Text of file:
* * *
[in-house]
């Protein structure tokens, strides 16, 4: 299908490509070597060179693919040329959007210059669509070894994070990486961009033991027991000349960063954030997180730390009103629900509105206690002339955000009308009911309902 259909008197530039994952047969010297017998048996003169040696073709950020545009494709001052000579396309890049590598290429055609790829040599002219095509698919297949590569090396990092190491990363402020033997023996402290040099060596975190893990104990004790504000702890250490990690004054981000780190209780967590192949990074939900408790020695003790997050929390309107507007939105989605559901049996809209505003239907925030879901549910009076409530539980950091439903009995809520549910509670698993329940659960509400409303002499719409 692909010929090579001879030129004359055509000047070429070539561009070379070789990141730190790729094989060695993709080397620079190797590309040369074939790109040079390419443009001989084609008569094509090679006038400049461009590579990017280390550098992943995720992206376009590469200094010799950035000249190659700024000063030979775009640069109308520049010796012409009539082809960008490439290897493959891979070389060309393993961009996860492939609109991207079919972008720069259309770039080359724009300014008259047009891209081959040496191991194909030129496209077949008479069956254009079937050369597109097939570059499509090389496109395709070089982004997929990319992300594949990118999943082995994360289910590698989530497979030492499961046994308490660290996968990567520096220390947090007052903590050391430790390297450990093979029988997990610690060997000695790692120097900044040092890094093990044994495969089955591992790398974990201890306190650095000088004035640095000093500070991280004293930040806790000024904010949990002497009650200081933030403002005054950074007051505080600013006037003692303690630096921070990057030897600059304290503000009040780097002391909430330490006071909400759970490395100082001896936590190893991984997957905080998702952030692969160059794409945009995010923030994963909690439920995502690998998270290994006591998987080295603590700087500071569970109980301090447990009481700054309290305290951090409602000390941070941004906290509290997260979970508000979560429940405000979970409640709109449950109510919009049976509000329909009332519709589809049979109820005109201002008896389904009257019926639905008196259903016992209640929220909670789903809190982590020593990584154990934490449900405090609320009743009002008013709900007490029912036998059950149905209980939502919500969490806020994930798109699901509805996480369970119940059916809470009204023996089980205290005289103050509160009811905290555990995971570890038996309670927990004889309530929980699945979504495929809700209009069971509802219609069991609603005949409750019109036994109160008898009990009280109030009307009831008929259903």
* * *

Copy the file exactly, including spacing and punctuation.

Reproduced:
[in-house]
């Protein structure tokens, strides 16, 4: 299908490509070597060179693919040329959007210059669509070894994070990486961009033991027991000349960063954030997180730390009103629900509105206690002339955000009308009911309902 259909008197530039994952047969010297017998048996003169040696073709950020545009494709001052000579396309890049590598290429055609790829040599002219095509698919297949590569090396990092190491990363402020033997023996402290040099060596975190893990104990004790504000702890250490990690004054981000780190209780967590192949990074939900408790020695003790997050929390309107507007939105989605559901049996809209505003239907925030879901549910009076409530539980950091439903009995809520549910509670698993329940659960509400409303002499719409 692909010929090579001879030129004359055509000047070429070539561009070379070789990141730190790729094989060695993709080397620079190797590309040369074939790109040079390419443009001989084609008569094509090679006038400049461009590579990017280390550098992943995720992206376009590469200094010799950035000249190659700024000063030979775009640069109308520049010796012409009539082809960008490439290897493959891979070389060309393993961009996860492939609109991207079919972008720069259309770039080359724009300014008259047009891209081959040496191991194909030129496209077949008479069956254009079937050369597109097939570059499509090389496109395709070089982004997929990319992300594949990118999943082995994360289910590698989530497979030492499961046994308490660290996968990567520096220390947090007052903590050391430790390297450990093979029988997990610690060997000695790692120097900044040092890094093990044994495969089955591992790398974990201890306190650095000088004035640095000093500070991280004293930040806790000024904010949990002497009650200081933030403002005054950074007051505080600013006037003692303690630096921070990057030897600059304290503000009040780097002391909430330490006071909400759970490395100082001896936590190893991984997957905080998702952030692969160059794409945009995010923030994963909690439920995502690998998270290994006591998987080295603590700087500071569970109980301090447990009481700054309290305290951090409602000390941070941004906290509290997260979970508000979560429940405000979970409640709109449950109510919009049976509000329909009332519709589809049979109820005109201002008896389904009257019926639905008196259903016992209640929220909670789903809190982590020593990584154990934490449900405090609320009743009002008013709900007490029912036998059950149905209980939502919500969490806020994930798109699901509805996480369970119940059916809470009204023996089980205290005289103050509160009811905290555990995971570890038996309670927990004889309530929980699945979504495929809700209009069971509802219609069991609603005949409750019109036994109160008898009990009280109030009307009831008929259903």